I remember. As the eighth anniversary of the April 16 shootings looms, I remember. Not the way I used to. The searing clarity of those first agonizing hours, days, and weeks is gone, as is the wrenching, nearly desperate hollow of the months and years that followed, as life resumed its mostly normal contours most of the time, and the scars lost their angry, jagged edges.
The most important memories now are softer and more salient:
The glow of Leslie’s radiant smile in my office just a couple of days before she was killed: “You can run another mile, or ten!”
Three funerals in five days. Rocking back from the ripples of so many more everywhere I looked.
Helping Ken dig in new gardens with a pick-ax, so grateful for the distraction and the excuse to feel useful.
The heartache and the numbness and the grief and the anger all around, all the time, everywhere you looked.
The anger over what could have been, what should have been, what we all deserved.
And the enormous wave of love and countless acts of kindness from friends, family and perfect strangers.
Everyone thinks their tragedy is special, but of course even something as awful as a mass murder of thirty-two people by a suicidal gunman is just a particular kind of ugly that can all too easily be trumped by something even worse. At the time I tried to use the Beslan School hostage crisis for a reference point (ten times more victims, lots more guns, even more suffering). Since 2007 we’ve seen Spring bring all manner of nastiness, including the Japanese earthquake-tsunami-nuclear-power-plant accident and the Boston Marathon Bombing to just name two that touched people and communities near and dear to me. As I type there are reminders hitting my Facebook feed to come sign a banner in support of the victims of Garissa University attack in Kenya.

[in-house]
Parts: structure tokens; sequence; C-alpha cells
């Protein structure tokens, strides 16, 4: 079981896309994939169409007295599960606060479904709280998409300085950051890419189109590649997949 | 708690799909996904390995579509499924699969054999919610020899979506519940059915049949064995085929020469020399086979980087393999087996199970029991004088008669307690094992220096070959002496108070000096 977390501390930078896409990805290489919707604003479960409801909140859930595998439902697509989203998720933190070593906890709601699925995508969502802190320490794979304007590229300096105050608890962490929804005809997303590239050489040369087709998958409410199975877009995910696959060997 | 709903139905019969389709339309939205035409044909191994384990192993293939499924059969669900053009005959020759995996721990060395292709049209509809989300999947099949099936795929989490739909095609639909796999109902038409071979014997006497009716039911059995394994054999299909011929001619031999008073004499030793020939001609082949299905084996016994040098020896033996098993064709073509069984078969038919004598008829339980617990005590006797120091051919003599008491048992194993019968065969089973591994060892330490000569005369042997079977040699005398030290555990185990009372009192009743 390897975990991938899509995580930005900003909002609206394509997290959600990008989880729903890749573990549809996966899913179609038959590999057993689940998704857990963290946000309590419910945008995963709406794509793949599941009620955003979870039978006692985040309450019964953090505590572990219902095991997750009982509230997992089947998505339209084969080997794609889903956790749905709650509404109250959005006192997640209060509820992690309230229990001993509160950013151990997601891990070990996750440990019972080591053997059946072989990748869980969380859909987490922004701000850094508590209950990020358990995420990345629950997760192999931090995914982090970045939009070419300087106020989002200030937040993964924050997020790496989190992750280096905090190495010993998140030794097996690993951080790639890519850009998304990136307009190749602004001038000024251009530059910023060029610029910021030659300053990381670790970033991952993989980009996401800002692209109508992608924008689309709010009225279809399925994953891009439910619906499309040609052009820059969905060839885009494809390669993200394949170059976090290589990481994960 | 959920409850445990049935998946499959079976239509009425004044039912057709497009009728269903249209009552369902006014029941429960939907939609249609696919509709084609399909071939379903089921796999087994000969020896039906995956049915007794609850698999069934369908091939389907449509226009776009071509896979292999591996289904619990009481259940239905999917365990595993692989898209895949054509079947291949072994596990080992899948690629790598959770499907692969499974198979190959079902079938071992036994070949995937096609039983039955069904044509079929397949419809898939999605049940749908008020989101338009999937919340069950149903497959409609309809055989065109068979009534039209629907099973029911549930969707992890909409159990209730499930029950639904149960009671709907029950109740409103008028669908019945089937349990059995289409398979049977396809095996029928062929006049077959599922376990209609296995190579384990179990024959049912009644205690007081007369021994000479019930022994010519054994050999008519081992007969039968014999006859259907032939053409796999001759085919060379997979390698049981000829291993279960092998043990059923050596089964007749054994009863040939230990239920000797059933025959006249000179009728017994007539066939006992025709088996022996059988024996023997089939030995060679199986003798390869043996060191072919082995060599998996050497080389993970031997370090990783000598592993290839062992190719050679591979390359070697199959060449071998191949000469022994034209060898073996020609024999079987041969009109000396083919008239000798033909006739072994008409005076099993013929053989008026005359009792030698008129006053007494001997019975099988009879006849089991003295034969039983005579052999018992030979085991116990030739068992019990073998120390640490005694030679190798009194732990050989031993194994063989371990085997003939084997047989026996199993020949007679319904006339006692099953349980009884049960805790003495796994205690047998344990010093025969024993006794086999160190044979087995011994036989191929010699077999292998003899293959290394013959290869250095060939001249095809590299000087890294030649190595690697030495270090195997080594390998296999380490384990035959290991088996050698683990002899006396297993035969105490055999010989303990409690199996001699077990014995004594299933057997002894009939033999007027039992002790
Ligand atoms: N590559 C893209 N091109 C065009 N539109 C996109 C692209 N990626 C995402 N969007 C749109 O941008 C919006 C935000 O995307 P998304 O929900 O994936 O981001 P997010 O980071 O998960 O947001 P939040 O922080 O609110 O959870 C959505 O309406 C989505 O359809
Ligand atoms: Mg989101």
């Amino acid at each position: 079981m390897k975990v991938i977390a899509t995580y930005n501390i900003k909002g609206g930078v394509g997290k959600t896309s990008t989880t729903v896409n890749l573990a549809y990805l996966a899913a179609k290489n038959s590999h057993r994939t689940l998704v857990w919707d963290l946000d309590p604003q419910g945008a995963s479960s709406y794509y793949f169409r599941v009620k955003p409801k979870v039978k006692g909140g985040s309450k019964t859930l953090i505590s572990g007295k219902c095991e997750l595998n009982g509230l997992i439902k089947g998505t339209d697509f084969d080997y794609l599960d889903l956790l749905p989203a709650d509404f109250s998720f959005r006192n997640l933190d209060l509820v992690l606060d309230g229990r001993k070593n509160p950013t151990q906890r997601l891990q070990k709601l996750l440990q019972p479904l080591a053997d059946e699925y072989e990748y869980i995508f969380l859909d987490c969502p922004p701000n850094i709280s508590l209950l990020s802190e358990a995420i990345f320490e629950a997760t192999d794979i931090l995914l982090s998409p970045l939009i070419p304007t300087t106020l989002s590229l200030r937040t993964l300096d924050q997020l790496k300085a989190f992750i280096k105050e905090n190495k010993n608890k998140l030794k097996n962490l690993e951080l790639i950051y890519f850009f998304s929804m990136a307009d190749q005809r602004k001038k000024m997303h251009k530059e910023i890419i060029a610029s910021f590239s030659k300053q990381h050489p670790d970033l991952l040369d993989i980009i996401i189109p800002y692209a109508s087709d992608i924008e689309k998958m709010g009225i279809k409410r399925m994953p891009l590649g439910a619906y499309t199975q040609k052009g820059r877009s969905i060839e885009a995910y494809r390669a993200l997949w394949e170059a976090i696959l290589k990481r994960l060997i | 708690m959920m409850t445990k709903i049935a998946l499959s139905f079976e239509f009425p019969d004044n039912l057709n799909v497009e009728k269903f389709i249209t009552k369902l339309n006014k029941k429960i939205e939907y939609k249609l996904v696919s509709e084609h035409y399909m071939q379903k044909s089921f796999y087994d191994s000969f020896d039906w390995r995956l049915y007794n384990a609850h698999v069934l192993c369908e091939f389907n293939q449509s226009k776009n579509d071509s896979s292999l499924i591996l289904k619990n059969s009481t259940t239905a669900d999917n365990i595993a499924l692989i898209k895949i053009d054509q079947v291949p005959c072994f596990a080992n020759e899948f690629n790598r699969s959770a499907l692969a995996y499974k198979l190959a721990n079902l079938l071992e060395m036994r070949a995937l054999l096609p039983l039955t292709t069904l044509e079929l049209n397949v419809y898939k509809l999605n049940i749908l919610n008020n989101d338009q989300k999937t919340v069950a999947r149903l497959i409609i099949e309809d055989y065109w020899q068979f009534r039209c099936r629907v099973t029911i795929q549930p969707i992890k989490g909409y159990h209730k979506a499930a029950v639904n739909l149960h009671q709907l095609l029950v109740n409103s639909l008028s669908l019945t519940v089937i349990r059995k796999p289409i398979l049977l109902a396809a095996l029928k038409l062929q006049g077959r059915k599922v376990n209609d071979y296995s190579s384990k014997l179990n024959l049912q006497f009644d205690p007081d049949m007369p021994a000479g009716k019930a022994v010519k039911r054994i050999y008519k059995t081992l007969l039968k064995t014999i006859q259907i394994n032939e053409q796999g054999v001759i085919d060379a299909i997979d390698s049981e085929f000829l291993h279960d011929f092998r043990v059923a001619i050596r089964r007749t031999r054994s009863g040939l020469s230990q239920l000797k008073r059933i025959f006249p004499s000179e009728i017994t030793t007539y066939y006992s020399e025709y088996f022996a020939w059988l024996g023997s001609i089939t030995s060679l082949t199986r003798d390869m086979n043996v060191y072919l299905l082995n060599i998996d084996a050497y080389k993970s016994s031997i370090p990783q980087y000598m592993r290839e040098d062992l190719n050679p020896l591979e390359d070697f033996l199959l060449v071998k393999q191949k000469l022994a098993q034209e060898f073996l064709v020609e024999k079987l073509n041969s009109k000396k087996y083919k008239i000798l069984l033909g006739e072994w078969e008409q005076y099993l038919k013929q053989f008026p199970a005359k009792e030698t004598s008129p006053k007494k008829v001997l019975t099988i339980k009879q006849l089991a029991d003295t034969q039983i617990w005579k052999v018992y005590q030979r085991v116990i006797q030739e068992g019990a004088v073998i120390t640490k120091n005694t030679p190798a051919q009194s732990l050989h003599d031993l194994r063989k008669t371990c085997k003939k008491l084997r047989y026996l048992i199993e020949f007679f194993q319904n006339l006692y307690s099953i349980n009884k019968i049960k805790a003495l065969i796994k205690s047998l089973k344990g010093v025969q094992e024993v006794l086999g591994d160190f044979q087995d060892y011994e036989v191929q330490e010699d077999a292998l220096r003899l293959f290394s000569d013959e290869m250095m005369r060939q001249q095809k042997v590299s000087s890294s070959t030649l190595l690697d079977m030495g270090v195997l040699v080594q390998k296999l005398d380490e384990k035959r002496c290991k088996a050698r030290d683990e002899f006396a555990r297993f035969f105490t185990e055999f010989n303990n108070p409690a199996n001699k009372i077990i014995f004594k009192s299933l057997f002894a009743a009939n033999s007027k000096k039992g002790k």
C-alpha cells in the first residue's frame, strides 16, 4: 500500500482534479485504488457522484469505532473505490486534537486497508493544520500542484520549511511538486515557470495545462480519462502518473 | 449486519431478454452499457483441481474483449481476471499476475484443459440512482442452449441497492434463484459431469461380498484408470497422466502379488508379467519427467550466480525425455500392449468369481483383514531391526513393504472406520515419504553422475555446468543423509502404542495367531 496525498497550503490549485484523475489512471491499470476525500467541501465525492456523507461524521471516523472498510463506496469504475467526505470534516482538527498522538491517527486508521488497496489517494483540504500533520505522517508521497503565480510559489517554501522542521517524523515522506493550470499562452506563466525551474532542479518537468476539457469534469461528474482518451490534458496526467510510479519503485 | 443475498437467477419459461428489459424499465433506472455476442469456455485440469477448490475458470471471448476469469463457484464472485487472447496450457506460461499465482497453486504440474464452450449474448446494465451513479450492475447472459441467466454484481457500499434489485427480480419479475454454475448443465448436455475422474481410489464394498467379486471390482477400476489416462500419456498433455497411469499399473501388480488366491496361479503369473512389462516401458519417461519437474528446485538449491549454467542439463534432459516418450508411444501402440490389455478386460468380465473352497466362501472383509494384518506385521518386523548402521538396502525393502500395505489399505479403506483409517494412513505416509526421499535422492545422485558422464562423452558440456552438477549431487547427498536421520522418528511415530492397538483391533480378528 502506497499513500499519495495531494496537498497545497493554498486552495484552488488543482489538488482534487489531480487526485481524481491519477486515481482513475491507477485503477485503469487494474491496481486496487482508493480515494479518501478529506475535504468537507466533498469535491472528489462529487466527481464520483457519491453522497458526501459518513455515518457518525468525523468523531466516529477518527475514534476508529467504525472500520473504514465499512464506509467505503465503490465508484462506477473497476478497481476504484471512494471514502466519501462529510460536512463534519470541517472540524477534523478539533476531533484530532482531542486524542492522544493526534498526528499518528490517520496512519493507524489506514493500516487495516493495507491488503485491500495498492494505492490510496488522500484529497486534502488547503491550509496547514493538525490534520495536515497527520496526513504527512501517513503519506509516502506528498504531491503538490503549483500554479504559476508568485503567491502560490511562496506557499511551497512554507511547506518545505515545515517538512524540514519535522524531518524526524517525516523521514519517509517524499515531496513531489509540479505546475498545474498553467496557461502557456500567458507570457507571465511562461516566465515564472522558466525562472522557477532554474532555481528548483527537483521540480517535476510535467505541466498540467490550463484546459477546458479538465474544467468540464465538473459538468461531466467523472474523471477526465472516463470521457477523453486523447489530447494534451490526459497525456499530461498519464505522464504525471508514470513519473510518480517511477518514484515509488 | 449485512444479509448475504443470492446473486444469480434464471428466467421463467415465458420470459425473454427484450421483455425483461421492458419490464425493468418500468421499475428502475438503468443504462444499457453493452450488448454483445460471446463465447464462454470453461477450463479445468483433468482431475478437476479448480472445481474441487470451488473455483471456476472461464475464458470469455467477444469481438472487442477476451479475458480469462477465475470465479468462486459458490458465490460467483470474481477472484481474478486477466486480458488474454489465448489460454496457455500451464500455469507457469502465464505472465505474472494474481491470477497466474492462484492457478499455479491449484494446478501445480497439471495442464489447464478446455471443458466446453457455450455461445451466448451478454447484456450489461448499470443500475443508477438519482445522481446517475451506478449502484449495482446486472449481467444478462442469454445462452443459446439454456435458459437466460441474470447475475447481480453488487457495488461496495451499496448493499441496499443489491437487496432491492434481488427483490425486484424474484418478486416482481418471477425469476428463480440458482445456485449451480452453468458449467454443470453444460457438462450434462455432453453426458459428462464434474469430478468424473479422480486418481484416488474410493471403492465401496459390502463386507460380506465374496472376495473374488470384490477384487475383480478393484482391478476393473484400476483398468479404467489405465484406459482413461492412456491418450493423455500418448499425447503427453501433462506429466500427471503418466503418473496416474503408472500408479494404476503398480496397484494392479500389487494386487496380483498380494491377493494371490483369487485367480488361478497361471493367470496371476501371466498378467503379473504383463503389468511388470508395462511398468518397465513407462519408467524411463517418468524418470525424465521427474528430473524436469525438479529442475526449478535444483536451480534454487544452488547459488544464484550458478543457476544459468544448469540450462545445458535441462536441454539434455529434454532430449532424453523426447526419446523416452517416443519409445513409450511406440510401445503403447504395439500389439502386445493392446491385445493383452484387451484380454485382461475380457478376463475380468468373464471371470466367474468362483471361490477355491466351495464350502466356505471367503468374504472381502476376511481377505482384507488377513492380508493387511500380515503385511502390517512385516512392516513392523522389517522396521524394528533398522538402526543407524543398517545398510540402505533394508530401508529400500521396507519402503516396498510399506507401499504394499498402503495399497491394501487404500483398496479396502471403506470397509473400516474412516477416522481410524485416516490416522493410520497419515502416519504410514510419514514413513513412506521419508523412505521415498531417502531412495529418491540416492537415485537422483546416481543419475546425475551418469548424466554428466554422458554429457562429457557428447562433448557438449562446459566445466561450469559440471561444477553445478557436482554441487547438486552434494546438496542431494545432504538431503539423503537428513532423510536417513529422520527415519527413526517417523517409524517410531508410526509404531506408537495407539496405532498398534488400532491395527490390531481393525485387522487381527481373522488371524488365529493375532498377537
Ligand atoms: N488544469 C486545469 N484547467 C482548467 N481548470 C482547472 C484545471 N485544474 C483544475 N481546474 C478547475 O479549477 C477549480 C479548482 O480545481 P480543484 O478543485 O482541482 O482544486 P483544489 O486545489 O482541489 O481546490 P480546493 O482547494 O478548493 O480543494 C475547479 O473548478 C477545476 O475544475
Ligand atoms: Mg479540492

Sadly, the VT tragedy is not special. But it is my tragedy, and when April rolls around I still (will always) feel the dread rising in my throat. But I don’t dread the dread anymore.
I’ve come a long way: I’ve seen the families of those we lost knit their lives back together and grow. I can teach with my back to the door (although I always have my phone with me in case I need to dial 911). I can go to campus on The Day, and tomorrow I will actually hold class on 4/16 for the first time since 2006. Next year I might even mobilize for the 3.2 Remembrance Run.
But I will always remember. It is a remembering of sadness and resignation, and of hope and gratitude.
This also from Facebook today by a dear veteran of the struggle: “We promised never to forget. Keep your promises.”